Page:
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title = "Printed power source: Supercapacitor with an enzymatic bio-fuel cell",
abstract = "Inexpensive power sources are needed e.g. in RFID applications. By applying printing techniques the manufacturing costs can be minimized. To widen the applicability range the materials should be easily disposable. Enzymatic bio-fuel cells are an alternative for printable primary batteries. Since bio-fuel cells can provide only relatively low power, we have developed supercapacitors that can be combined with enzymatic bio-fuel cells to facilitate the power peaks demanded in the applications. The materials for the supercapacitors have been chosen to be compatible with the fuel cell and with printing methods, e.g. the activated carbon powder in the electrodes was bound with chitosan. As substrates we have used paperboards and polymer foils. The current collectors have been made of graphite and metal inks. Since the voltage requirement is limited to approximately 1 V, aqueous electrolytes have been used. Supercapacitors of various sizes have been prepared. The geometrical electrode areas have been between 0.5 and 2 cm2. The maximum feasible output current has been in the order of 50 mA corresponding to about 50 mW power. When the capacitor is used together with an enzymatic power source, the leakage current must be as low as possible in order to avoid forming an excess load for the bio-fuel cell. Typical leakage current values have been in the order of 10 µA. Some general conclusions concerning the electrical properties of supercapacitors have been done. Larger geometrical electrode area leads to lower equivalent series resistance since both the ionic conductivity and electrode conductivity are increased. Also making the activated carbon electrode layer thinner decreases the resistance. The same applies to thinning the separator. The capacitance itself is not dependent on the geometrical electrode area but almost completely on the mass of activated carbon. Leakage current depends also on the geometrical area but in some cases it seems to be even more dependent on capacitance and thus the activated carbon surface area. The majority of the leakage current is probably consumed to maintain the double layer.",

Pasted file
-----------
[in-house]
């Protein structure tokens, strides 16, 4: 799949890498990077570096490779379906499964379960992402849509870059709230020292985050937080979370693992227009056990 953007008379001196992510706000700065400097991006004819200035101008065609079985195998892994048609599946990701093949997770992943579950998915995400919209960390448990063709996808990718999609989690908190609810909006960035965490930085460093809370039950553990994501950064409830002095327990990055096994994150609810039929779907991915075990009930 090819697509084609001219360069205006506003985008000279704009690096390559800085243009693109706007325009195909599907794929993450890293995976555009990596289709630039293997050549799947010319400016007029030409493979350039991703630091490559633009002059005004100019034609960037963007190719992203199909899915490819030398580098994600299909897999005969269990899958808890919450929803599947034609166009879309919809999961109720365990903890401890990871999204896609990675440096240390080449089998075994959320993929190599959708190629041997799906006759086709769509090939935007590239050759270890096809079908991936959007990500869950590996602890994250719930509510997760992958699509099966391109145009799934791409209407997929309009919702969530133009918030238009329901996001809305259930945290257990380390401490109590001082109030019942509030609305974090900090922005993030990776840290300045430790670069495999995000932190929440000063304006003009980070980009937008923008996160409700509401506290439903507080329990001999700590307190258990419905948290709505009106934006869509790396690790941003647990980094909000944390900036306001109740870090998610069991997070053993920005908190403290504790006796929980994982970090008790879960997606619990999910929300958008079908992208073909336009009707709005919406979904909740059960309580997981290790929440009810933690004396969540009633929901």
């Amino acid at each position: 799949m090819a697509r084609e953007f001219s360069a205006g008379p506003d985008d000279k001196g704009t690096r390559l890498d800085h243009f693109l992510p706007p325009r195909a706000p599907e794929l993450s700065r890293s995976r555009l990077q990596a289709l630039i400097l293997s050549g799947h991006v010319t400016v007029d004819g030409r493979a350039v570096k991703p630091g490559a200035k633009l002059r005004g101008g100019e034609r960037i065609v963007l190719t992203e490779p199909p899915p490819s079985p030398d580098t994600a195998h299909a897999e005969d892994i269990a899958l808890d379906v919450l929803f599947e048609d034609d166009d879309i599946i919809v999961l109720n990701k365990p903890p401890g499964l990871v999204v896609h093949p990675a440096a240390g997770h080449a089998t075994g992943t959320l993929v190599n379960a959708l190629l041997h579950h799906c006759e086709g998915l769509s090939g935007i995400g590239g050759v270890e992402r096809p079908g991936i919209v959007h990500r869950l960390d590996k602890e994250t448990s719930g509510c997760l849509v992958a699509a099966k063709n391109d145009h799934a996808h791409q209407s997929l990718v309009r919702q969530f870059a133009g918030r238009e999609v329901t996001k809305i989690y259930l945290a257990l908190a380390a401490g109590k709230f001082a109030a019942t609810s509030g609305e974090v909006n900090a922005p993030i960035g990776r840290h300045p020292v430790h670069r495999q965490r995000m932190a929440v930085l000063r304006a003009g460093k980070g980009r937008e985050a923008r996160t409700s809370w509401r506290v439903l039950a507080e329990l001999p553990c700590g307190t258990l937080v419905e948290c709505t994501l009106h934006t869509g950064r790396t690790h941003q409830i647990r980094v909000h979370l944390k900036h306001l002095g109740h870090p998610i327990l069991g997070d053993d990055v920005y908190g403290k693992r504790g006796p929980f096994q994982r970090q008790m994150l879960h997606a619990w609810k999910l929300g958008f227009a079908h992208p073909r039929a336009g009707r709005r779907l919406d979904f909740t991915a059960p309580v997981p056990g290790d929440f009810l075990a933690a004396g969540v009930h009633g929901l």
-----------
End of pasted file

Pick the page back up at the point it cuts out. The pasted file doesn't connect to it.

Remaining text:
author = "Jari Keskinen and Eino Sivonen and Mikael Bergelin and Jan-Erik Eriksson and Pia Sj{\"o}berg-Eerola and Matti Valkiainen and Maria Smolander and Anu Vaari and Johanna Uotila and Harry Boer and Saara Tuurala",
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Keskinen, J, Sivonen, E, Bergelin, M, Eriksson, J-E, Sjöberg-Eerola, P, Valkiainen, M, Smolander, M, Vaari, A, Uotila, J, Boer, H & Tuurala, S 2011, Printed power source: Supercapacitor with an enzymatic bio-fuel cell. in Eicoon Workshop and Summer School: Nanomaterial Issues in Electrochemical Energy Conversion: Fuel Cells, Batteries, Supercapacitors. VTT Technical Research Centre of Finland, Espoo, VTT Symposium, no. 268, pp. 85-85, Eicoon Workshop and Summer School: Nanomaterial Issues in Electrochemical Energy Conversion, Espoo, Finland, 13/06/11.

Printed power source : Supercapacitor with an enzymatic bio-fuel cell. / Keskinen, Jari; Sivonen, Eino; Bergelin, Mikael; Eriksson, Jan-Erik; Sjöberg-Eerola, Pia; Valkiainen, Matti; Smolander, Maria; Vaari, Anu; Uotila, Johanna; Boer, Harry; Tuurala, Saara.

Eicoon Workshop and Summer School: Nanomaterial Issues in Electrochemical Energy Conversion: Fuel Cells, Batteries, Supercapacitors. Espoo : VTT Technical Research Centre of Finland, 2011. p. 85-85 (VTT Symposium; No. 268).

Research output: Chapter in Book/Report/Conference proceedingConference abstract in proceedingsScientific

TY - CHAP

T1 - Printed power source

T2 - Supercapacitor with an enzymatic bio-fuel cell

AU - Keskinen, Jari

AU - Sivonen, Eino

AU - Bergelin, Mikael

AU - Eriksson, Jan-Erik

AU - Sjöberg-Eerola, Pia

AU - Valkiainen, Matti

AU - Smolander, Maria

AU - Vaari, Anu

AU - Uotila, Johanna

AU - Boer, Harry

AU - Tuurala, Saara

PY - 2011

Y1 - 2011